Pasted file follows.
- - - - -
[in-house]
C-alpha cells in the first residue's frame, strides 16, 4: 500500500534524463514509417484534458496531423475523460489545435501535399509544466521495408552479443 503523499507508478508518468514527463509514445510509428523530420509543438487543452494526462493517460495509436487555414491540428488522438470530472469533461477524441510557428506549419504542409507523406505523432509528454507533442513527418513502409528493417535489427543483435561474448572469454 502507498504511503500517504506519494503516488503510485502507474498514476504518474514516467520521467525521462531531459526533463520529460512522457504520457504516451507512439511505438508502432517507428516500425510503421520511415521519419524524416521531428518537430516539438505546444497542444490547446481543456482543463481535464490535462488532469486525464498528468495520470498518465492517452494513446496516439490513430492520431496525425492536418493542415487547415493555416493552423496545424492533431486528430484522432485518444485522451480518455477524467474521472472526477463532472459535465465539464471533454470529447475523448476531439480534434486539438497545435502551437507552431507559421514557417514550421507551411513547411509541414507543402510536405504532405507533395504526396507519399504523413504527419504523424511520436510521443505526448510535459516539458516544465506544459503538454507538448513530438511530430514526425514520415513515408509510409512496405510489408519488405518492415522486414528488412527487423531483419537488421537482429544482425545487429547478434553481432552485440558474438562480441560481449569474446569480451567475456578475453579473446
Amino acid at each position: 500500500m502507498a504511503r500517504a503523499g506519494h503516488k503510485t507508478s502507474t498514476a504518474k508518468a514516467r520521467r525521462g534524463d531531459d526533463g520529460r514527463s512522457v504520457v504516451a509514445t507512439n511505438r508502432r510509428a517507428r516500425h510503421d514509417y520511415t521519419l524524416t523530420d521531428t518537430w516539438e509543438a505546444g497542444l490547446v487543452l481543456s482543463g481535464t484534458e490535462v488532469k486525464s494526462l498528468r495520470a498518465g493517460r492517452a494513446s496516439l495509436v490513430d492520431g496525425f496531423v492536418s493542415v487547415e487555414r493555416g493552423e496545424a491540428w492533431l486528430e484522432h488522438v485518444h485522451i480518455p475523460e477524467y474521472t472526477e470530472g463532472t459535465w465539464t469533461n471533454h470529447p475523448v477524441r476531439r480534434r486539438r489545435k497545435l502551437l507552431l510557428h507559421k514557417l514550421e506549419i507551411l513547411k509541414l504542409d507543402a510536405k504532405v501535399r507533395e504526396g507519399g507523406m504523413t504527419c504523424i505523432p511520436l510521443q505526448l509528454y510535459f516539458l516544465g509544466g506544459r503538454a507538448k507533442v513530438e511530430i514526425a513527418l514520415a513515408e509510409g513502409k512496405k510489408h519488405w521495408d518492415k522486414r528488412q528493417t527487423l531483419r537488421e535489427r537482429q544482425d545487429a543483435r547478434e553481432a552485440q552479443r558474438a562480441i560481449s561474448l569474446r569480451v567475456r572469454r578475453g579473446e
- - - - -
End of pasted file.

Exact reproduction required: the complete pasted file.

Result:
[in-house]
C-alpha cells in the first residue's frame, strides 16, 4: 500500500534524463514509417484534458496531423475523460489545435501535399509544466521495408552479443 503523499507508478508518468514527463509514445510509428523530420509543438487543452494526462493517460495509436487555414491540428488522438470530472469533461477524441510557428506549419504542409507523406505523432509528454507533442513527418513502409528493417535489427543483435561474448572469454 502507498504511503500517504506519494503516488503510485502507474498514476504518474514516467520521467525521462531531459526533463520529460512522457504520457504516451507512439511505438508502432517507428516500425510503421520511415521519419524524416521531428518537430516539438505546444497542444490547446481543456482543463481535464490535462488532469486525464498528468495520470498518465492517452494513446496516439490513430492520431496525425492536418493542415487547415493555416493552423496545424492533431486528430484522432485518444485522451480518455477524467474521472472526477463532472459535465465539464471533454470529447475523448476531439480534434486539438497545435502551437507552431507559421514557417514550421507551411513547411509541414507543402510536405504532405507533395504526396507519399504523413504527419504523424511520436510521443505526448510535459516539458516544465506544459503538454507538448513530438511530430514526425514520415513515408509510409512496405510489408519488405518492415522486414528488412527487423531483419537488421537482429544482425545487429547478434553481432552485440558474438562480441560481449569474446569480451567475456578475453579473446
Amino acid at each position: 500500500m502507498a504511503r500517504a503523499g506519494h503516488k503510485t507508478s502507474t498514476a504518474k508518468a514516467r520521467r525521462g534524463d531531459d526533463g520529460r514527463s512522457v504520457v504516451a509514445t507512439n511505438r508502432r510509428a517507428r516500425h510503421d514509417y520511415t521519419l524524416t523530420d521531428t518537430w516539438e509543438a505546444g497542444l490547446v487543452l481543456s482543463g481535464t484534458e490535462v488532469k486525464s494526462l498528468r495520470a498518465g493517460r492517452a494513446s496516439l495509436v490513430d492520431g496525425f496531423v492536418s493542415v487547415e487555414r493555416g493552423e496545424a491540428w492533431l486528430e484522432h488522438v485518444h485522451i480518455p475523460e477524467y474521472t472526477e470530472g463532472t459535465w465539464t469533461n471533454h470529447p475523448v477524441r476531439r480534434r486539438r489545435k497545435l502551437l507552431l510557428h507559421k514557417l514550421e506549419i507551411l513547411k509541414l504542409d507543402a510536405k504532405v501535399r507533395e504526396g507519399g507523406m504523413t504527419c504523424i505523432p511520436l510521443q505526448l509528454y510535459f516539458l516544465g509544466g506544459r503538454a507538448k507533442v513530438e511530430i514526425a513527418l514520415a513515408e509510409g513502409k512496405k510489408h519488405w521495408d518492415k522486414r528488412q528493417t527487423l531483419r537488421e535489427r537482429q544482425d545487429a543483435r547478434e553481432a552485440q552479443r558474438a562480441i560481449s561474448l569474446r569480451v567475456r572469454r578475453g579473446e